The 13th Annual Days of Japan
at the University of Warsaw
23-25 October 2019
Unique or Universal?
Japan and its Contribution to World Civilization
An International Conference
to Commemorate 100 Years of Japanese Studies at the University of Warsaw
Conference web page:
Call for Papers
Dear Colleagues and Friends,
In 2019 we celebrate the centenary of Japanese Studies at the University of Warsaw. On this occasion it is our pleasure to invite you on behalf of the Chair of Japanese Studies to participate in the international conference that will be held from the 23rd – 25th of October 2019.
The first Japanese language classes at our university commenced in 1919 and soon expanded into literature and translation studies. After World War II, Professor Wieslaw Kotanski, the undisputed founder of Japanese studies in Poland, an outstanding linguist and a scholar of religion and Japanese culture, educated several generations of students and specialists. It was thanks to him that in 1957 the Department of Japanese Studies was created. Today, Japanese Studies is the most popular BA major at the University of Warsaw with 22 times more candidates than our admission quota.
Where has all this interest in Japan come from? Why is it still so strong? Is Japan interesting enough to spur young people’s imagination and devotion towards studying it simply due to its uniqueness? Or perhaps its culture has gradually become universally recognized, thus dissolving it into the global sea of ideas, both enriching it and becoming more familiar to us? Maybe today in the age of globalization and blurred boundaries, Western and Japanese cultures already share the same track? Bruno Latour has pointed out how weak the opposition between culture and nature is. Is this phenomenon, so inherent to the Japanese culture, gradually becoming our own, Western reality? What about borders between image and text?
In his Nobel Lecture in 1968, Yasunari Kawabata described the world of Japanese uniqueness through the prism of inaccessible poetry, zen mysticism and mono no aware. On the other hand, in his own speech in 1994, Kenzaburō Ōe viewed Japan differently – as a culture deeply split between the East and the West, yet culturally isolated in Asia. Still, as he stated in Stockholm, he put his literary efforts into ‘curing this wound’ by promoting European – yet universal – post-war humanism, tolerance and peace in Japan. Has this wound been cured?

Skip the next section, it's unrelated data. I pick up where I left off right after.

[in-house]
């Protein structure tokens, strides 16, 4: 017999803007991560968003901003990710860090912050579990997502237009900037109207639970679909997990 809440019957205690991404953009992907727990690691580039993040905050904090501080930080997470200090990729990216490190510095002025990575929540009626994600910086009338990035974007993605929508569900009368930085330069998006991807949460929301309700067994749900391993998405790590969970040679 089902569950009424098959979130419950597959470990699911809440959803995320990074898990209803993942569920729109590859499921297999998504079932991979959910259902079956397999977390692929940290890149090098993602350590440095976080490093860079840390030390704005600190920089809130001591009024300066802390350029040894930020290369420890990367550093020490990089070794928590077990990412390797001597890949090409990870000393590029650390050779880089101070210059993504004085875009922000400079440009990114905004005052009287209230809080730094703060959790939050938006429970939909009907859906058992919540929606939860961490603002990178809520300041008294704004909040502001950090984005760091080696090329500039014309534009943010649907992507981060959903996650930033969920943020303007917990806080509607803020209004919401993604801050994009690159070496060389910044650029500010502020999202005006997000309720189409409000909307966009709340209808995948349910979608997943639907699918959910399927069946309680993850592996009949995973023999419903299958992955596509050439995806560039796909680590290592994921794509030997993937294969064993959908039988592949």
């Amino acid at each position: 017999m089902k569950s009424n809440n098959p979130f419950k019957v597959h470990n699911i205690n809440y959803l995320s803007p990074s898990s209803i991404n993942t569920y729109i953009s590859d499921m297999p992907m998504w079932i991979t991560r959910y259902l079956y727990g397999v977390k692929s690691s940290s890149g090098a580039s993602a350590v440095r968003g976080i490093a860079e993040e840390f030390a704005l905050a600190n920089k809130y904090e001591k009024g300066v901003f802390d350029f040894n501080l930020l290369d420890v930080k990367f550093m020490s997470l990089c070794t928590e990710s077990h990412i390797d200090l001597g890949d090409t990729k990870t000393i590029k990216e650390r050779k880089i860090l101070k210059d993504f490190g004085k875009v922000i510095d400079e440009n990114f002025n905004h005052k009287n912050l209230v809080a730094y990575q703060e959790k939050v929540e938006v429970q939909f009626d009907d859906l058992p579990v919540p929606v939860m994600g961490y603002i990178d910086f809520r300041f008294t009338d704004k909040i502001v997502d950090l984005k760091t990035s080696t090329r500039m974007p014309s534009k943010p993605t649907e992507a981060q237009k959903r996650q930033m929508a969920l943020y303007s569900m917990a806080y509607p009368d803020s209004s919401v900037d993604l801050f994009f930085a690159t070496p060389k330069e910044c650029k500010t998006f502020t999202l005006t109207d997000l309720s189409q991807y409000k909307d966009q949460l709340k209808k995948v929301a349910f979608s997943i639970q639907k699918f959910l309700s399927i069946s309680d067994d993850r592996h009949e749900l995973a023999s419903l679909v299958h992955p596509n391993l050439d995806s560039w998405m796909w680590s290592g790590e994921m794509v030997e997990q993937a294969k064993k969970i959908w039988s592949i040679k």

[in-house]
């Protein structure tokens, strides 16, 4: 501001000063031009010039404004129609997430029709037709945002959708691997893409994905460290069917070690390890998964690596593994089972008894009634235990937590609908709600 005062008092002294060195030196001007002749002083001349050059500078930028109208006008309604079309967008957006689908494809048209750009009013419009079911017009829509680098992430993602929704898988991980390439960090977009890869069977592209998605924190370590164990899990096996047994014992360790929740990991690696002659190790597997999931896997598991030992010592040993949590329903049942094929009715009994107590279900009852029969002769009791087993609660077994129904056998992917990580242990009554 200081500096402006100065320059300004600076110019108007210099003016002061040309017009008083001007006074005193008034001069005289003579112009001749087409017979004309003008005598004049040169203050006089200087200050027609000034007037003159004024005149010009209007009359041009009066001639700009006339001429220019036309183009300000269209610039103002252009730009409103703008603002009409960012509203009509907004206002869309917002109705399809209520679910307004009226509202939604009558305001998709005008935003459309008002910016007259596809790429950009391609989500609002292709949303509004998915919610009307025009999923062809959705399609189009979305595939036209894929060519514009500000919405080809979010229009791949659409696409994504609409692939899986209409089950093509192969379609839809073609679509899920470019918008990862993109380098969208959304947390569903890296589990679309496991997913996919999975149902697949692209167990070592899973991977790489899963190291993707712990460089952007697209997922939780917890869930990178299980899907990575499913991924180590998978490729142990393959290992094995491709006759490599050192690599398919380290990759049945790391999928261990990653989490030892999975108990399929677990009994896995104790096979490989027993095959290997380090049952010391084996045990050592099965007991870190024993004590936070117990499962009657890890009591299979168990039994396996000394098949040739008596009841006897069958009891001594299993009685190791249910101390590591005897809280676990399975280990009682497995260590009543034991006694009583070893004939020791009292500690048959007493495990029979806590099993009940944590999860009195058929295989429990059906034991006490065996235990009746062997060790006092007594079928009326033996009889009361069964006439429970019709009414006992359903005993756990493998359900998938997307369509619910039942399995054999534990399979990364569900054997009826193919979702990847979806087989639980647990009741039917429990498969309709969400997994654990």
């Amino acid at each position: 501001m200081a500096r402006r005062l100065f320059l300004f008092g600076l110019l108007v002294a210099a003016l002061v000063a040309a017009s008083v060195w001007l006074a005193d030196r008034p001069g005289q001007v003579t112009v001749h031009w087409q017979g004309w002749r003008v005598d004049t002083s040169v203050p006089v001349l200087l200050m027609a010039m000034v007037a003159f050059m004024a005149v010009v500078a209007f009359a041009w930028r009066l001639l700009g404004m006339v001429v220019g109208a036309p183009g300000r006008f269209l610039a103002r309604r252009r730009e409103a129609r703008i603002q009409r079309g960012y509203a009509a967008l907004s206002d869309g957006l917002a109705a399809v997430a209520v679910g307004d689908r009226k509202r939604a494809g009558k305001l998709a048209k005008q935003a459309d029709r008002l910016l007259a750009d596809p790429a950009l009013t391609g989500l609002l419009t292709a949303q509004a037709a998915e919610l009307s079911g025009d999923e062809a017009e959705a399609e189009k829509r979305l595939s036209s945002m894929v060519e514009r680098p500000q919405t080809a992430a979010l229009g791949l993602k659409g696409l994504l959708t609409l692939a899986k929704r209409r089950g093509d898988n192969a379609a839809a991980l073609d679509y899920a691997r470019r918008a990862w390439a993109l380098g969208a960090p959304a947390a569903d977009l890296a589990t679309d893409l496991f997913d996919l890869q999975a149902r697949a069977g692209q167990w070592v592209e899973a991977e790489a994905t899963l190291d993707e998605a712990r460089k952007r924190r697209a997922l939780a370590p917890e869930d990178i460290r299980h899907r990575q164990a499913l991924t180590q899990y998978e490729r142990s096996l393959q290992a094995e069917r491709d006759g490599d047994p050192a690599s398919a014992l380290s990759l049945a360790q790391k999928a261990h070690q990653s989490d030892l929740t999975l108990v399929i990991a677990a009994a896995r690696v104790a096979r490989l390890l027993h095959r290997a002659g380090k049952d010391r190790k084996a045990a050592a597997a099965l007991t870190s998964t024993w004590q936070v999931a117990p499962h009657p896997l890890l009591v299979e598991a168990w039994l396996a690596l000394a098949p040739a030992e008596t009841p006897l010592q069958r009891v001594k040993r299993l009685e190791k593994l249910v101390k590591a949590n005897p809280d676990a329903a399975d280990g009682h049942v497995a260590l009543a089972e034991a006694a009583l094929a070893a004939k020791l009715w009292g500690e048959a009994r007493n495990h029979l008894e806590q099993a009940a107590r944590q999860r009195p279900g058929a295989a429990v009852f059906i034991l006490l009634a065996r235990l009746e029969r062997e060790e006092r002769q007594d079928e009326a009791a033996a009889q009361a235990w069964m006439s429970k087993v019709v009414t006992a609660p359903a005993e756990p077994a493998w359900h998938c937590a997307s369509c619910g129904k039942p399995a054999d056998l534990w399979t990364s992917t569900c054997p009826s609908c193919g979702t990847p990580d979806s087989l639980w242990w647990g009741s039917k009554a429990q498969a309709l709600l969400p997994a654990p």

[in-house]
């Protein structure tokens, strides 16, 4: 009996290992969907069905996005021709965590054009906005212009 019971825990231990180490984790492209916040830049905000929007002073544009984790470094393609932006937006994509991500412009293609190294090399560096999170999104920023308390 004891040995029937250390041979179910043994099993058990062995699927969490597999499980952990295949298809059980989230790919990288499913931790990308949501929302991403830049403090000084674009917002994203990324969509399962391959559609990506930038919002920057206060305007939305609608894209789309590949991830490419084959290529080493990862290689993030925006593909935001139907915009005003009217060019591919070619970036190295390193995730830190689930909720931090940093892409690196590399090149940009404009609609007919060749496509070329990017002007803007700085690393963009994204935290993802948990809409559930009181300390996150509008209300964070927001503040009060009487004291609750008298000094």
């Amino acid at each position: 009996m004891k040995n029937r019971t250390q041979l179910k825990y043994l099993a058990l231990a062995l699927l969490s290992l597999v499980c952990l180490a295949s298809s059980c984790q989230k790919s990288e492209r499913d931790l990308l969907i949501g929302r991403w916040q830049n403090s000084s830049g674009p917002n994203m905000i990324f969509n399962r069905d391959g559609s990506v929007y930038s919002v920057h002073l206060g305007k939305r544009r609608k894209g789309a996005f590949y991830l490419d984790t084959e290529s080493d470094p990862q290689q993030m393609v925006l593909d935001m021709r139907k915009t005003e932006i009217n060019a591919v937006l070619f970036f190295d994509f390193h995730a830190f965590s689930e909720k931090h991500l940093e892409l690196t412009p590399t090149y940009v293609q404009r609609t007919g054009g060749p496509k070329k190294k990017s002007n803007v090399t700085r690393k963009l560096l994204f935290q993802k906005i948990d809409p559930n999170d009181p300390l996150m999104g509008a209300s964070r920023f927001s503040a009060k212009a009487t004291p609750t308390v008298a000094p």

Today, Japan is a leading contributor and inspiration to the world’s culture and economy – from ukiyoe to manga and ‘Superflat’ art, from Nobel Prize winners in literature to world-renowned film directors and video games, from candlestick charts to Nikkei 225. What will Japan do with its uniqueness as it becomes more and more universal in the trans-cultural world described by Wolfgang Welsch? Or maybe Norinaga Motoori was right and still only the Japanese people themselves are able to sense mono no aware?
We kindly invite you to join the discussion in all fields of Japanese Studies.
Prof. Agnieszka Kozyra
Prof. Ewa Pałasz-Rutkowska
Prof. Beata Kubiak Ho-Chi
Prof. Iwona Kordzińska-Nawrocka
Dr. Jędrzej Greń
Yōko Fujii-Karpoluk M.A.
Language of presentation: English or Japanese
Total time for presentation: 30 minutes (20 minutes presentation + 10 minutes discussion)
Abstract: up to 300 words
Abstract submission deadline: 31 MARCH 2019
Author notification about acceptance: 6 MAY 2019
University of Warsaw
Day 1 & Day 3 – Old Library on the Main Campus (Krakowskie Przedmiescie 26/28)
Day 2 – University of Warsaw Library (Dobra 56/66)
300 PLN (regular), 150 PLN (PhD Candidates)
(fee includes: welcome reception, coffee break refreshments, conference materials, post
conference publication – the fee does not cover transportation or accommodation costs)